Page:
San Jose’s largest business organization got a facelift with a new CEO in the spring. Now it’s changing its name too.
The Silicon Valley Organization, a business chamber that represents more than 1,000 companies in the city, will now be called the San Jose Chamber of Commerce—bringing the city’s name back into the organization for the first time after a four-year hiatus.
“I think the name change is reflective of where we’re headed as an organization,” Derrick Seaver, president and CEO, told San José Spotlight. “The board in June took a lot of actions on a road forward. While the name change is the most public and visible one of those changes, what they did is lean into being more accessible to small- and medium-sized businesses.”
The chamber was founded in 1886 as the Santa Clara Valley Board of Trade. With Thursday’s announcement, the chamber has changed names eight times since then, including rebranding in 2017 to become the Silicon Valley Organization to appeal more broadly to businesses and lawmakers across the valley. Though the organization won’t have “Silicon Valley” in its name, Seaver is confident the new name won’t alienate members who have ties outside the city.
Seaver openly mulled a name change on an April episode of the Podlight while discussing the organization’s new direction.
“I think the name change is a great idea,” said Eddie Truong, a former director of government and community relations with the SVO. “I believe the greater community understands what a chamber organization does. The most important thing for the chamber of commerce is to double down on its core focus: jobs, jobs, jobs along with small business recovery, business advocacy and economic development. The refreshed identity and renewed mission is a positive thing and would benefit our entire community.”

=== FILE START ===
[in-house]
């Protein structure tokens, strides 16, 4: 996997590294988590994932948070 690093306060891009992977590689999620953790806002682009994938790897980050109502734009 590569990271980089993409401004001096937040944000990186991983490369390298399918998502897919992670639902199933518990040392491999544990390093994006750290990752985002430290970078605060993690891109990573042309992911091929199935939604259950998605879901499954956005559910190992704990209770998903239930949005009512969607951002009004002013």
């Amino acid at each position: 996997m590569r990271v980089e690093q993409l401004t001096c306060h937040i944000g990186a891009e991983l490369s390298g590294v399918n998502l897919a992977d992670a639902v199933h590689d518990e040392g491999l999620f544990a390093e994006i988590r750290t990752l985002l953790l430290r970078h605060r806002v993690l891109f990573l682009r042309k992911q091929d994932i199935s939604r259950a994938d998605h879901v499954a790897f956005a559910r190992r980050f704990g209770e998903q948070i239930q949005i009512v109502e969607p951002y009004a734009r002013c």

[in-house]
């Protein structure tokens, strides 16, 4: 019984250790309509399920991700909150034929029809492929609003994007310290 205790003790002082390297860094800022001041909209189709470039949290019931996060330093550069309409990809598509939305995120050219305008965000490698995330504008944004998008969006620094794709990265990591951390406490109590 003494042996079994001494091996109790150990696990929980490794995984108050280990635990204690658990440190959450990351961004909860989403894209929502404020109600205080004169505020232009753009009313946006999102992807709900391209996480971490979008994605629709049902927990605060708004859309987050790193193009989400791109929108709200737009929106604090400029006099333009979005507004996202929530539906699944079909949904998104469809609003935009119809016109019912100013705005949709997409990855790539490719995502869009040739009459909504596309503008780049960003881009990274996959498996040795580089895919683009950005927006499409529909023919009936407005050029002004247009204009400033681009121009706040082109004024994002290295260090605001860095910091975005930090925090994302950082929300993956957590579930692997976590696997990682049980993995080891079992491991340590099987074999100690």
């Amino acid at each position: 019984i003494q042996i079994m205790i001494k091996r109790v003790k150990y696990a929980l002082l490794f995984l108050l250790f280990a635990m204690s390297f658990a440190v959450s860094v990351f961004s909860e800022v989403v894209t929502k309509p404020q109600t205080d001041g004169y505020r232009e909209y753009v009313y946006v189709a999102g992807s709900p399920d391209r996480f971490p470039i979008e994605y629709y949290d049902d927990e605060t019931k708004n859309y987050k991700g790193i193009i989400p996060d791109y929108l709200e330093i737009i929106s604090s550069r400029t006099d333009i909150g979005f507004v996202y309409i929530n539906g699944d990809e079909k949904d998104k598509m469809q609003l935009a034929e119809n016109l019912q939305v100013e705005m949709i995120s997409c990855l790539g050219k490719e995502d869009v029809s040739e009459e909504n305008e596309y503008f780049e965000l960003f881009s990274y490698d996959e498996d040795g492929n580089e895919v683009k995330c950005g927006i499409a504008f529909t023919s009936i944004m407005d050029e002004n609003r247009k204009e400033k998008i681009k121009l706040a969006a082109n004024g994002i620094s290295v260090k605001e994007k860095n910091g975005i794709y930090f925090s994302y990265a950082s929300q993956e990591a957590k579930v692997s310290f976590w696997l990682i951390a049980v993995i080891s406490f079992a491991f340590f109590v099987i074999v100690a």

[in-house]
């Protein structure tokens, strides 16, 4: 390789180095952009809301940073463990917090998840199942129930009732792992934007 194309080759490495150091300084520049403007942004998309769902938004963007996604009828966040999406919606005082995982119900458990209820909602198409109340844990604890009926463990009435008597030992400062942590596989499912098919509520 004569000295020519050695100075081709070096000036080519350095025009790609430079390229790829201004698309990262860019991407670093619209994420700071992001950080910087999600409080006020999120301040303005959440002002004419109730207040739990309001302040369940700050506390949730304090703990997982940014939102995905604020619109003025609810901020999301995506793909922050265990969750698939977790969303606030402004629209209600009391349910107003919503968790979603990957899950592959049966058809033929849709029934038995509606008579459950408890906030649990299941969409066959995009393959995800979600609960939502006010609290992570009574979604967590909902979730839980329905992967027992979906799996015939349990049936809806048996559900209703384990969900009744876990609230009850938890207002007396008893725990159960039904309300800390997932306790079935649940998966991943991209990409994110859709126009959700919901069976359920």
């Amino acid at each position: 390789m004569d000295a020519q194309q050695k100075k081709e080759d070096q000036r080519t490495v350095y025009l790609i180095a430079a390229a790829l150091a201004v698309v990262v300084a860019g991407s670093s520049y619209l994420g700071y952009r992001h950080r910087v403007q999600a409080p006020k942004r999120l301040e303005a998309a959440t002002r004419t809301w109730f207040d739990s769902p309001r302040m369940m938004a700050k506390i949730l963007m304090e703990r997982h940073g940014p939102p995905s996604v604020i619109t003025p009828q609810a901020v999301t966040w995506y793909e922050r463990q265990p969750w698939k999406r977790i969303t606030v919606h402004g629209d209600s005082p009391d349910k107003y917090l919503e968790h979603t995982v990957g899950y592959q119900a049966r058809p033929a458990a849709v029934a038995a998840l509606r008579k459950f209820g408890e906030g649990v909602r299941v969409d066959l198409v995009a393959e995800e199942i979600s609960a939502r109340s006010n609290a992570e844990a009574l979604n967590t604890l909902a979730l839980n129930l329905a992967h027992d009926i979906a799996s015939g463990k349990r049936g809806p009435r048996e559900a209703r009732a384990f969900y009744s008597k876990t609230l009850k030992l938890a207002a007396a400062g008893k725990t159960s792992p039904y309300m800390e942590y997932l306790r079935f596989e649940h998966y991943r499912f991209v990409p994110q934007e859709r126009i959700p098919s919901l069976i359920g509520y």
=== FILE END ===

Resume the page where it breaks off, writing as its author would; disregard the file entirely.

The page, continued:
The embattled business group has fought through a year wrought with criticism. The SVO spent six months searching for a new CEO after Matt Mahood resigned in October after it posted a racist campaign ad against a political rival. In an effort to fix its image, the group cobbled together a diversity panel last year, though it struggled to get recruits.
The organization saw immediate fallout from the racist image. It dissolved its PAC and pledged to stop endorsing political candidates. Businesses and nonprofits cut ties with the organization and its membership dropped. The SVO also darkened the face of San Jose Councilmember Sylvia Arenas in another racist ad—and blamed a consultant for it, but continued to work with that consultant last year.
The chamber’s hiring of Seaver, though criticized as a snub for more diversity in the organization, was meant to represent a new direction for the group.
In the past, the SVO endorsed pro-business candidates and historically opposed pro-labor supporters. One such candidate, San Jose Mayor Sam Liccardo, praised the organization for returning to its roots.
“Returning San Jose to the name of our city’s resurgent business organization reaffirms their commitment to promoting job creation and prosperity throughout our community,” Liccardo said in a statement. “This renewed focus of the San Jose Chamber of Commerce will help our small businesses recover together.”
Seaver said the name change is part of a larger movement.
“We are the nation’s 10th largest city, we’re a growing city,” he said. “We believe that a city like San Jose should have its own chamber of commerce and it should have one named that way. If San Jose isn’t recognized now, it’s getting to a place where it’s going to be. We want to be a part of that.”